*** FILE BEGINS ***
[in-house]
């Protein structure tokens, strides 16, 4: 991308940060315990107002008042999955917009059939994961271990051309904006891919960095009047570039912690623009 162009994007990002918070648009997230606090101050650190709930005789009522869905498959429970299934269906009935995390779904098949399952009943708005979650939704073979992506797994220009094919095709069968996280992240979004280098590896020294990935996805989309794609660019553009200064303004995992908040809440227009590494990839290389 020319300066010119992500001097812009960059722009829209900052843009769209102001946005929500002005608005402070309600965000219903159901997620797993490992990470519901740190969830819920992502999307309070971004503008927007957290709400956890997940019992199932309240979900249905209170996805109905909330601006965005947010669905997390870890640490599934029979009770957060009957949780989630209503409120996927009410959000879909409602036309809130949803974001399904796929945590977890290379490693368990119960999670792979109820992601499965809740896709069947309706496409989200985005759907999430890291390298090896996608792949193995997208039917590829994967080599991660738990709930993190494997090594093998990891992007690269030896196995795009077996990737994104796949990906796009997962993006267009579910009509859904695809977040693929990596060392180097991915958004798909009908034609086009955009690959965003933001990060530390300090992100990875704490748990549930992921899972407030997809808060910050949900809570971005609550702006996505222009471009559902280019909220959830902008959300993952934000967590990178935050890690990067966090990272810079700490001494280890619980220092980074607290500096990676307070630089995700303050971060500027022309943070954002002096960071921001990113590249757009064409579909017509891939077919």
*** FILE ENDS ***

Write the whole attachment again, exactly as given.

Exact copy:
[in-house]
């Protein structure tokens, strides 16, 4: 991308940060315990107002008042999955917009059939994961271990051309904006891919960095009047570039912690623009 162009994007990002918070648009997230606090101050650190709930005789009522869905498959429970299934269906009935995390779904098949399952009943708005979650939704073979992506797994220009094919095709069968996280992240979004280098590896020294990935996805989309794609660019553009200064303004995992908040809440227009590494990839290389 020319300066010119992500001097812009960059722009829209900052843009769209102001946005929500002005608005402070309600965000219903159901997620797993490992990470519901740190969830819920992502999307309070971004503008927007957290709400956890997940019992199932309240979900249905209170996805109905909330601006965005947010669905997390870890640490599934029979009770957060009957949780989630209503409120996927009410959000879909409602036309809130949803974001399904796929945590977890290379490693368990119960999670792979109820992601499965809740896709069947309706496409989200985005759907999430890291390298090896996608792949193995997208039917590829994967080599991660738990709930993190494997090594093998990891992007690269030896196995795009077996990737994104796949990906796009997962993006267009579910009509859904695809977040693929990596060392180097991915958004798909009908034609086009955009690959965003933001990060530390300090992100990875704490748990549930992921899972407030997809808060910050949900809570971005609550702006996505222009471009559902280019909220959830902008959300993952934000967590990178935050890690990067966090990272810079700490001494280890619980220092980074607290500096990676307070630089995700303050971060500027022309943070954002002096960071921001990113590249757009064409579909017509891939077919």